Judge Ann Jorgensen writes in honor of the 55th Anniversary of Law Day.
Determining whether “shall” means shall
In the recent case of People v. Ousley and in a prior case, People v. Robinson, the Illinois Supreme Court has repeatedly clarified the analytical framework within which to determine the meaning of “shall” in a particular statute and whether there is a consequence for a failure of a governmental official to fulfill an obligatory duty.
Disposition of frozen embryos is governed by contract
The case of Szafranski v. Dunston has drawn nationwide attention as it not only addresses emerging, cutting-edge legal issues with respect to the use of reproductive technology, but it also has engendered emotionally-charged debate regarding fundamental questions concerning the creation of families and whether a person can change his or her mind about being a potential parent.
Does an affidavit really prove a privilege?
Unlike summary judgment motions and proving service on an individual, there is no Supreme Court Rule, Code of Civil Procedure section or Rule of Evidence carving out an exception that permits the use of an affidavit to prove a privilege. In other words, your opposing counsel has a decent argument that your affidavit is inadmissible hearsay. Ignoring this risks falling short of meeting your burden.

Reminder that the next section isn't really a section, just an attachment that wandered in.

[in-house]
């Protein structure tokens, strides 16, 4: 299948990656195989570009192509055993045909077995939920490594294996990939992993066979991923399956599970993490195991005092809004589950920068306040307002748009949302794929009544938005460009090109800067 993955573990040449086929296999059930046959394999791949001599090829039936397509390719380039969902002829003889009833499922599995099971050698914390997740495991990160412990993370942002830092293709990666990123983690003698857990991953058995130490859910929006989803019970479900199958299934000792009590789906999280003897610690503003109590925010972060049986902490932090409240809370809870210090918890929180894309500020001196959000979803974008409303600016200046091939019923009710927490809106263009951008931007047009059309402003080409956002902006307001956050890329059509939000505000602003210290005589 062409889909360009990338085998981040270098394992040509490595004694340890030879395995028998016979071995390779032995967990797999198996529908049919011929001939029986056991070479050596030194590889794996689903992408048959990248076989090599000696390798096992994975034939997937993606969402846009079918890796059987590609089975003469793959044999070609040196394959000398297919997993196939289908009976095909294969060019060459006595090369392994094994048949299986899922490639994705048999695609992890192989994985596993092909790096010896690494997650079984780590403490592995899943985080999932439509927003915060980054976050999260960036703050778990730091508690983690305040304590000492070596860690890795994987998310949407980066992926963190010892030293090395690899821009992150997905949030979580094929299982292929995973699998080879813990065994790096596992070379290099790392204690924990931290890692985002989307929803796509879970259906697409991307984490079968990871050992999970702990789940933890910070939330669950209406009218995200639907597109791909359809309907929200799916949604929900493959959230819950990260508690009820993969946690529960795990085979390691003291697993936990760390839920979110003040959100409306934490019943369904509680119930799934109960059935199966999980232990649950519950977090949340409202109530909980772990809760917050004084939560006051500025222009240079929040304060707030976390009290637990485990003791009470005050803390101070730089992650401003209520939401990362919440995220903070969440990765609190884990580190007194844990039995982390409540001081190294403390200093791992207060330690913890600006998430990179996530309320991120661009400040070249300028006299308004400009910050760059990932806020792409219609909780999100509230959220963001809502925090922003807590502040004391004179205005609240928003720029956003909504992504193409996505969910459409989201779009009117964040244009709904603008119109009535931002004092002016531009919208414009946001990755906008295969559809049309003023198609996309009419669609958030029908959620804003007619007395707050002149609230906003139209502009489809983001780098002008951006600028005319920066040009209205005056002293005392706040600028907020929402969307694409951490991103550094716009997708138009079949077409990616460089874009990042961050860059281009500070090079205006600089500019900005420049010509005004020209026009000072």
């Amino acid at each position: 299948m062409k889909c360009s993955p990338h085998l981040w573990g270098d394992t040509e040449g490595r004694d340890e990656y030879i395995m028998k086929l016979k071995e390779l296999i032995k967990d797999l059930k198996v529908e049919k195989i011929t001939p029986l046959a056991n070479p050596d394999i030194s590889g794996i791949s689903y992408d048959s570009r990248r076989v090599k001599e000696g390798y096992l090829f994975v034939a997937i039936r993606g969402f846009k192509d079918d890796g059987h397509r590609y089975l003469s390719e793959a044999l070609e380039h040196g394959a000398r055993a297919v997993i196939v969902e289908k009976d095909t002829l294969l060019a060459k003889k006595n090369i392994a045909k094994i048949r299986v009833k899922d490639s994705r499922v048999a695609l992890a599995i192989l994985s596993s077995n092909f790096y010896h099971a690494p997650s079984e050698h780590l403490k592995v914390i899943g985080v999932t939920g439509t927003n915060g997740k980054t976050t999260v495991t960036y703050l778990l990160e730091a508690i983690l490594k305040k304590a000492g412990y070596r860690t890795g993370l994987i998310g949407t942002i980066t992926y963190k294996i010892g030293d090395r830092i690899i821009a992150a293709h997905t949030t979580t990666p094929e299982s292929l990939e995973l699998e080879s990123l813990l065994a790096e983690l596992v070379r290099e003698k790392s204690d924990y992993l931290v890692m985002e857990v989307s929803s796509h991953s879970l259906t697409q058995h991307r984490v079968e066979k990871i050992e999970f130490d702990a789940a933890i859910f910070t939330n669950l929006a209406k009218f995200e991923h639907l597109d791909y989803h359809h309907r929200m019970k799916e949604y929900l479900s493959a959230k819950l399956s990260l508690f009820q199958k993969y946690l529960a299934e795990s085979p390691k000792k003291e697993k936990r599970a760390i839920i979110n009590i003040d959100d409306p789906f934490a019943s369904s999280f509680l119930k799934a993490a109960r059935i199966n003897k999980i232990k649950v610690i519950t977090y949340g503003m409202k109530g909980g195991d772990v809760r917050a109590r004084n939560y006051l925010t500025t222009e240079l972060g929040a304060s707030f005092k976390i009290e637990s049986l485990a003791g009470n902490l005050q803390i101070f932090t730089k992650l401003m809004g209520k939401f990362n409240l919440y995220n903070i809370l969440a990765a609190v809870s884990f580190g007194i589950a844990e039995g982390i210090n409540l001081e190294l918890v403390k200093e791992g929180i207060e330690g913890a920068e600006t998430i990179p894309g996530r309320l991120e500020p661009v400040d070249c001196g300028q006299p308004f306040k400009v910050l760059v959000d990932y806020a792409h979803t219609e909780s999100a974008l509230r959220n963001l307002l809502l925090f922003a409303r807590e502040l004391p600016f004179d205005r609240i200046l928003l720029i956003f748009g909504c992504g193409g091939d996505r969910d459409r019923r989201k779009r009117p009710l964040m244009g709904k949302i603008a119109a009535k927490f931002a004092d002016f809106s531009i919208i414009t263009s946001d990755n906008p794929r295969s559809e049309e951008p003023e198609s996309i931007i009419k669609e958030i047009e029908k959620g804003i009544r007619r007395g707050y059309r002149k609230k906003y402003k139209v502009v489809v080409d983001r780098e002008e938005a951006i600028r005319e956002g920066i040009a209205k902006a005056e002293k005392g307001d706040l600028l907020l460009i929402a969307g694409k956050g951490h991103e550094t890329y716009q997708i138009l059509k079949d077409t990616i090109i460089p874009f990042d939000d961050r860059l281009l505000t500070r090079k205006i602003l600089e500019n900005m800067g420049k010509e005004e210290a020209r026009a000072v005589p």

The emotionally intelligent judge
How can psychology help judges learn to cope with their work-related emotions in a healthy, productive, professionally acceptable way?
Follow-up on the article
A reader's comments on the article, "Does an Affidavit Really Prove a Privilege,” and reaction to those comments from the article's author.
Illinois courts and the drug epidemic
This year, in recognition that drug-overdose deaths are the second leading cause of accidental death in the nation and deaths have increased significantly in recent years in both the Chicago Metropolitan Area and across Illinois, the Illinois General Assembly enacted legislation which provides for limited immunity from prosecution for any person who, in good faith, seeks or obtains emergency medical assistance for someone experiencing an overdose.
Judicial presumptions are absolutely justified and essential to the administration of justice.
New Illinois Evidence Rule 502
Effective January 1, 2013, new Illinois Evidence Rule 502 establishes standards on losses of attorney-client privilege and work-product protection via disclosure.
Our flag was still there
The October 2012 Term of the United States Supreme Court has just wrapped up—A brief summary of the major decisions of the nation's highest Court.
Professionalism on tap on April 18
On April 18, 2013, the Bench and Bar Section of the Illinois State Bar Association will provide members of the Illinois bar with a unique opportunity to obtain the six hours of professionalism credit they need through Civility and Professionalism in 2013.